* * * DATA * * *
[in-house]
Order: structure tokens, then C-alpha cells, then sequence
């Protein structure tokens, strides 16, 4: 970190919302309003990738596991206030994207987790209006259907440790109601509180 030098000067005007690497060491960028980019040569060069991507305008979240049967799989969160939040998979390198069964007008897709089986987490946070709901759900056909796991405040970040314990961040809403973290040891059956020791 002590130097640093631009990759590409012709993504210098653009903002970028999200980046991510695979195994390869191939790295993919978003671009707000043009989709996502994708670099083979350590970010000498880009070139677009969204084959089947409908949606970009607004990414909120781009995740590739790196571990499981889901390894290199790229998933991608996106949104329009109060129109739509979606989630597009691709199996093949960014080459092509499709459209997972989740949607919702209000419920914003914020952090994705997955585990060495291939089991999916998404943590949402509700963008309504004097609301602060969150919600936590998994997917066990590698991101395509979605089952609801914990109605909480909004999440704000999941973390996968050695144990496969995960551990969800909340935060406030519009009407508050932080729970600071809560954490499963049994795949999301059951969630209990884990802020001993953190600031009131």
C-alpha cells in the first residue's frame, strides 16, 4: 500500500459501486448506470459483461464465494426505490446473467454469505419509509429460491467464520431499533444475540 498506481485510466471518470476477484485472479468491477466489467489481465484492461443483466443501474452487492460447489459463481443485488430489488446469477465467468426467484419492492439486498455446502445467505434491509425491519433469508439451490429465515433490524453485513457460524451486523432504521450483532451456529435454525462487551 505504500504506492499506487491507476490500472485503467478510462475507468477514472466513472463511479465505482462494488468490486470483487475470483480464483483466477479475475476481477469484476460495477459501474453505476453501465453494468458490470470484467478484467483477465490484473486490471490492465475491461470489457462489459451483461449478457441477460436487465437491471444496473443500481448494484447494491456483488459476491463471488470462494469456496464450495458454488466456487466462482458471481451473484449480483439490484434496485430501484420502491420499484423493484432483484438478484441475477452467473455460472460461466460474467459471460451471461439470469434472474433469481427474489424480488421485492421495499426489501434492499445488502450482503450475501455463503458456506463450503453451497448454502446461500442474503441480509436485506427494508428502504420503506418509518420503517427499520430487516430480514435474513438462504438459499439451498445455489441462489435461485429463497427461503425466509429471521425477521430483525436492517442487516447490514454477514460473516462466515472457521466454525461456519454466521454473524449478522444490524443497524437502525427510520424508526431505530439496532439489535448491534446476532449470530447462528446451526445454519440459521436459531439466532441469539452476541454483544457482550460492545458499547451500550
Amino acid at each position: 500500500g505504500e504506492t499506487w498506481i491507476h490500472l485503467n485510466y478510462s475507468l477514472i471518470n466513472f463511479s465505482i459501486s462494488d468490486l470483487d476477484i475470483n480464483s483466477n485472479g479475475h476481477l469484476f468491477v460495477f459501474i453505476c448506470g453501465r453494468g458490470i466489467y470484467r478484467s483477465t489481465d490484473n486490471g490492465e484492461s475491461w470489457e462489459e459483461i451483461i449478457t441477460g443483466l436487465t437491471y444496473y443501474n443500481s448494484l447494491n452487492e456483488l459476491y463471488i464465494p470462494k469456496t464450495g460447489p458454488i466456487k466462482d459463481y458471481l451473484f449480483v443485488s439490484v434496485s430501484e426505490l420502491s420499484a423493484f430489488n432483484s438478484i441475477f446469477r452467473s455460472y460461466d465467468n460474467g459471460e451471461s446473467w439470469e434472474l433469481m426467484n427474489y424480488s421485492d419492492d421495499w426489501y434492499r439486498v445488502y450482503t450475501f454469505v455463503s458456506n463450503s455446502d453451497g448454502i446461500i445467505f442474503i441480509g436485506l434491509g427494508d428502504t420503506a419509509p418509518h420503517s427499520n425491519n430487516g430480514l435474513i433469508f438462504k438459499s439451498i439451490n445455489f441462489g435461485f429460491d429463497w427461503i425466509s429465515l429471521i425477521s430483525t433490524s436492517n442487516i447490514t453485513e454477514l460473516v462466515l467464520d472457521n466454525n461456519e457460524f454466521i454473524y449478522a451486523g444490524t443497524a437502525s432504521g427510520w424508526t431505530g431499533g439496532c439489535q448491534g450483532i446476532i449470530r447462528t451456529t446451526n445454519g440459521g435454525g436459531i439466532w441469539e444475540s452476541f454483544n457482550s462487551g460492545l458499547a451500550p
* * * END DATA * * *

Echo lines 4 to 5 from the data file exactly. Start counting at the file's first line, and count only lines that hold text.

C-alpha cells in the first residue's frame, strides 16, 4: 500500500459501486448506470459483461464465494426505490446473467454469505419509509429460491467464520431499533444475540 498506481485510466471518470476477484485472479468491477466489467489481465484492461443483466443501474452487492460447489459463481443485488430489488446469477465467468426467484419492492439486498455446502445467505434491509425491519433469508439451490429465515433490524453485513457460524451486523432504521450483532451456529435454525462487551 505504500504506492499506487491507476490500472485503467478510462475507468477514472466513472463511479465505482462494488468490486470483487475470483480464483483466477479475475476481477469484476460495477459501474453505476453501465453494468458490470470484467478484467483477465490484473486490471490492465475491461470489457462489459451483461449478457441477460436487465437491471444496473443500481448494484447494491456483488459476491463471488470462494469456496464450495458454488466456487466462482458471481451473484449480483439490484434496485430501484420502491420499484423493484432483484438478484441475477452467473455460472460461466460474467459471460451471461439470469434472474433469481427474489424480488421485492421495499426489501434492499445488502450482503450475501455463503458456506463450503453451497448454502446461500442474503441480509436485506427494508428502504420503506418509518420503517427499520430487516430480514435474513438462504438459499439451498445455489441462489435461485429463497427461503425466509429471521425477521430483525436492517442487516447490514454477514460473516462466515472457521466454525461456519454466521454473524449478522444490524443497524437502525427510520424508526431505530439496532439489535448491534446476532449470530447462528446451526445454519440459521436459531439466532441469539452476541454483544457482550460492545458499547451500550
Amino acid at each position: 500500500g505504500e504506492t499506487w498506481i491507476h490500472l485503467n485510466y478510462s475507468l477514472i471518470n466513472f463511479s465505482i459501486s462494488d468490486l470483487d476477484i475470483n480464483s483466477n485472479g479475475h476481477l469484476f468491477v460495477f459501474i453505476c448506470g453501465r453494468g458490470i466489467y470484467r478484467s483477465t489481465d490484473n486490471g490492465e484492461s475491461w470489457e462489459e459483461i451483461i449478457t441477460g443483466l436487465t437491471y444496473y443501474n443500481s448494484l447494491n452487492e456483488l459476491y463471488i464465494p470462494k469456496t464450495g460447489p458454488i466456487k466462482d459463481y458471481l451473484f449480483v443485488s439490484v434496485s430501484e426505490l420502491s420499484a423493484f430489488n432483484s438478484i441475477f446469477r452467473s455460472y460461466d465467468n460474467g459471460e451471461s446473467w439470469e434472474l433469481m426467484n427474489y424480488s421485492d419492492d421495499w426489501y434492499r439486498v445488502y450482503t450475501f454469505v455463503s458456506n463450503s455446502d453451497g448454502i446461500i445467505f442474503i441480509g436485506l434491509g427494508d428502504t420503506a419509509p418509518h420503517s427499520n425491519n430487516g430480514l435474513i433469508f438462504k438459499s439451498i439451490n445455489f441462489g435461485f429460491d429463497w427461503i425466509s429465515l429471521i425477521s430483525t433490524s436492517n442487516i447490514t453485513e454477514l460473516v462466515l467464520d472457521n466454525n461456519e457460524f454466521i454473524y449478522a451486523g444490524t443497524a437502525s432504521g427510520w424508526t431505530g431499533g439496532c439489535q448491534g450483532i446476532i449470530r447462528t451456529t446451526n445454519g440459521g435454525g436459531i439466532w441469539e444475540s452476541f454483544n457482550s462487551g460492545l458499547a451500550p